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San Jose’s Star 99 Blossom from Their D.I.Y. Punk Beginnings

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Star 99 members Thomas Romero, Jeremy Romero, Saoirse Alesandro and Chris Gough stand side by side in a black and white image.
San Jose punk band Star 99's latest project dives into tender memories with loud, cathartic sound.  (Myron Fung )

Welcome to Pass the Aux, where KQED Arts & Culture brings you our favorite new tracks by Bay Area artists. Check out past entries and submit a song for future coverage.

Before performing together in backyards, sheds and basements, the members of San Jose band Star 99 spent their younger years exploring the South Bay’s small but sturdy indie punk scene. Saoirse Alesandro, Jeremy Romero, Thomas Romero and Chris Gough attended shows, danced and headbanged together to the loud, energetic songs of their favorite bands Shinobu and Algernon Cadwallader.

Now, years later, they make their own music—emerging into the punk archive they grew up admiring. On July 10, they released their latest project STAR 99, featuring three songs titled “Born to Run,” “Vegas” and “Wyoming.”

Upon first listen, Star 99’s songs start and end in a flurry, reading like jumbled diary entries set to blaring instrumentals that swell to satisfying resolutions. “All of the lyrics are from my journal,” Saoirse, the band’s lead vocalist confirms, describing the song making process as an “exorcism.” She pulls from her most personal thoughts and, with her bandmates, tinkers with them to various chord progressions until something clicks.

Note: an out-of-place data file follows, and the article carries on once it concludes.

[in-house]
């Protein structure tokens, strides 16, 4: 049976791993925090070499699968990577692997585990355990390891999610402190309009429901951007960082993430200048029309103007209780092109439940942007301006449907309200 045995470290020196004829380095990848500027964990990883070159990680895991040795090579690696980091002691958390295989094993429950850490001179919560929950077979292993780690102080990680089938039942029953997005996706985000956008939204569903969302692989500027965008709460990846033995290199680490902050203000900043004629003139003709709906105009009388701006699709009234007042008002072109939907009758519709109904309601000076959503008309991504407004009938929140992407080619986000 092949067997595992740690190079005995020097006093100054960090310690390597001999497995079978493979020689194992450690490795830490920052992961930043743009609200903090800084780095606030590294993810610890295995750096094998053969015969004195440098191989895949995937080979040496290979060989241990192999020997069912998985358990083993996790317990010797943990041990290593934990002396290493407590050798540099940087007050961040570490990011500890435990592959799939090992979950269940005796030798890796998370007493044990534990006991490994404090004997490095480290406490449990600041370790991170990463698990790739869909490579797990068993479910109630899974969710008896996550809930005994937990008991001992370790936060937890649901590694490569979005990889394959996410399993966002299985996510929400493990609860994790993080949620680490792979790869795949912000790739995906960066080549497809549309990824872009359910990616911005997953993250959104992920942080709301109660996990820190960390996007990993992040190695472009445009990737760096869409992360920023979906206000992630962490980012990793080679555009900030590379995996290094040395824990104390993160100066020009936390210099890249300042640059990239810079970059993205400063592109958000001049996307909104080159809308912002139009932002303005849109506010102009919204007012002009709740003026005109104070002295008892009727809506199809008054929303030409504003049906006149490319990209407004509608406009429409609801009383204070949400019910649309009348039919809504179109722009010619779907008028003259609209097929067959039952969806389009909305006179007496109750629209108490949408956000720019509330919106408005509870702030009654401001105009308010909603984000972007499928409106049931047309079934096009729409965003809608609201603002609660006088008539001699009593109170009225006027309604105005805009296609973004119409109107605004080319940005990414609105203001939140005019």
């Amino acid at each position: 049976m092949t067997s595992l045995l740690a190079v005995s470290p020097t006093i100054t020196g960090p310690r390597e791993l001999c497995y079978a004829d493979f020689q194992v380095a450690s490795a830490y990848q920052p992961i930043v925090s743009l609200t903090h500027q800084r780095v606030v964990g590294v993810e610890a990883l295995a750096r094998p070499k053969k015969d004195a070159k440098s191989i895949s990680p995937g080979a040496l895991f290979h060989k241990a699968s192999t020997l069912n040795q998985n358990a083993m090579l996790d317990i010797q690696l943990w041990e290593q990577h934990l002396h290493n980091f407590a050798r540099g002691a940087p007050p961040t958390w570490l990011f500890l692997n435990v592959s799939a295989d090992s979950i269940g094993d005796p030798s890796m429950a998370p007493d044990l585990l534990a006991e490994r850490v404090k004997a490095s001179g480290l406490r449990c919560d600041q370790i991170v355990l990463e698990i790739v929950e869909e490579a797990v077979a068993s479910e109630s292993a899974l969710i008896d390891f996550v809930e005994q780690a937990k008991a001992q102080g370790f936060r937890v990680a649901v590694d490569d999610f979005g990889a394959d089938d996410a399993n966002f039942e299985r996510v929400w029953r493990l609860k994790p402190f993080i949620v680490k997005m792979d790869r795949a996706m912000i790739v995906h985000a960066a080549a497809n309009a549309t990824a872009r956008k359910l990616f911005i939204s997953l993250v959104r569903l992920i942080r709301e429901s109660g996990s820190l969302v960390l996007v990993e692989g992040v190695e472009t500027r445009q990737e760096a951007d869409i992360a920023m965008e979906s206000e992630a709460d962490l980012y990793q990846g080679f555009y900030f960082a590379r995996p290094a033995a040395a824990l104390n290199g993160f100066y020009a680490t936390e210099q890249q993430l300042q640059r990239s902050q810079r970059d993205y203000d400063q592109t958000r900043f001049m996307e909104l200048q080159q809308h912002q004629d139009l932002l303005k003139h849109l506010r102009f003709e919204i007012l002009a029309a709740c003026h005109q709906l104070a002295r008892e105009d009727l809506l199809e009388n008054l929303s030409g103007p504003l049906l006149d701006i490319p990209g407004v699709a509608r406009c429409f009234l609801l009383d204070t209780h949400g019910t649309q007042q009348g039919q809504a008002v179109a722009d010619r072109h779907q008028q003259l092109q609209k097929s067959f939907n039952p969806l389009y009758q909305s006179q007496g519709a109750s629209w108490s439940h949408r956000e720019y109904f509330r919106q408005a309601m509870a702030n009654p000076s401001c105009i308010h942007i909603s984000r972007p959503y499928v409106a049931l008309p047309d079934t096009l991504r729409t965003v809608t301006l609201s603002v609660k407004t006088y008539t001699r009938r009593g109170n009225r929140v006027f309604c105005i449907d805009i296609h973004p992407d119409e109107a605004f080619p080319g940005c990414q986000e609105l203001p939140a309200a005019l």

Like much of the band’s discography, “Vegas” builds on the melodic qualities of ’90s pop punk and indie rock, with fast and hard drums, a deep, hypnotic bassline, cranked-up guitar riffs and angsty lyrics that transport listeners to their teenage years.

“And beautiful as ever, you’re the smell of the air in December / And everything got fucked up but school starts again in September / And no one’s allowed into my room,” Alesandro sings.

While this single retains some of the playfulness of Star 99’s 2021 debut EP My Year in Lists, “Born to Run” experiments with slower melodies that emphasize the wistful tenderness of past relationships: “T-shirts huddled in corners in warehouse rooms / Pick through a pile and find it soon / Reno’s got casinos and I’ve got you / The morning when we’re waking up / The coffee grows cold in the cup.”

Alesandro attributes this newfound slowness in their songs to the growing comfort between the bandmates as they learn how to work together musically. While their first EP was about travel, uncertainty and movement, Star 99’s evolving security in playing with each other led to more reflections on stillness and connection.

“Now, I feel like we can butt heads and still love each other,” says Saoirse. “And, I think how much we love each other kind of comes through, which is fun.”

The band’s love for punk extends to the greater local scene, as they hope to continue playing shows accessible to all ages. Once free-spirited teen punks themselves, they aim to nurture newer generations of people with love for the music that raised them.

Star 99 begins touring this August, with shows in Corvallis, Seattle, Portland, Fresno and Los Angeles. 

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